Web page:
Thursday, October 28, 2004

Mystery Pollster: Likely Voters V: More Gallup

We're basically trying to get a read on the electorate as of the day that we're polling," said Jeffrey Jones, managing editor of the Gallup Poll, "not necessarily trying to predict what's going to happen on Election Day itself.

No kidding.

A possible way to tamp volatility would be to poll several days after significant political events. This would reduce any event-inspired exuberance and give a more accurate reading. This is something I examined earlier in the month

Unfortunately, I see no way to project the Election Day likely voter without asking the same types of questions Gallup does. Past behavior and verbal indications of future behavior is all we have. And it is always less than 100%. (See stock market prognostication and weather forecasts.)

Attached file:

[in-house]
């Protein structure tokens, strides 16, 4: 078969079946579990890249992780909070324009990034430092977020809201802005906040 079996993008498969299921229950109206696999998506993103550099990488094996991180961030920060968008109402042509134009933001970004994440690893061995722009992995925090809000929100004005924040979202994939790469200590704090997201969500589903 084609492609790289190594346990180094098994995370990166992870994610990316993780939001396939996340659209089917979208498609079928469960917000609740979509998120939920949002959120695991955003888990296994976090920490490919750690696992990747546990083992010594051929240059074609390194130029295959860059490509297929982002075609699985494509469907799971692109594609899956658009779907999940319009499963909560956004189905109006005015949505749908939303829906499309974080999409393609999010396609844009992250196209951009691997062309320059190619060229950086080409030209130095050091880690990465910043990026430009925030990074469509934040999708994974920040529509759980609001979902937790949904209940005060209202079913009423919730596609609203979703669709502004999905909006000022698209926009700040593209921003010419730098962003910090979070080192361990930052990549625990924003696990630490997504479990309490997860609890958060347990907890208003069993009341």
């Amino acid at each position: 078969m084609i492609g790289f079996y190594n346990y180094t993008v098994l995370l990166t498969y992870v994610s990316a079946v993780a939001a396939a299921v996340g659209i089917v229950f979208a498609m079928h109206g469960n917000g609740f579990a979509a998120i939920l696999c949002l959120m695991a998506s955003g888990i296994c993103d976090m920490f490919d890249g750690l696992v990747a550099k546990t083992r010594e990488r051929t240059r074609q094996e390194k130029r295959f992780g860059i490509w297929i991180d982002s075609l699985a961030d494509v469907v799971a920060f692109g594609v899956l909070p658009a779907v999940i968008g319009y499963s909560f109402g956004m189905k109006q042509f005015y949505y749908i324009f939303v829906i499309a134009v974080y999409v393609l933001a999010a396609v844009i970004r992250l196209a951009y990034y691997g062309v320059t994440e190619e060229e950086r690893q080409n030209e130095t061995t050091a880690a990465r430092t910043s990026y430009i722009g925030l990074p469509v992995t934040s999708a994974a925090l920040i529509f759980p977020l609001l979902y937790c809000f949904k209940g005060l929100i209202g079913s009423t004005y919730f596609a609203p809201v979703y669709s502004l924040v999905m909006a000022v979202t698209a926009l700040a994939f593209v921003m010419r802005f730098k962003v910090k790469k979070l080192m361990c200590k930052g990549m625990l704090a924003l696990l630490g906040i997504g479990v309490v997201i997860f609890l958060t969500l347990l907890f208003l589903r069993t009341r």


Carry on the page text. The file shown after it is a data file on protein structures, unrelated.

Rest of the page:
A lot of the complaining is just dissonance-soothing exercises.

More interestingly is the October Surprise which comports perfectly with the last minute bombshell that sways voters. If it did not have an immediate effect it would cease to be done. Why did CBS want to run the milk carton explosives story so close to the election?

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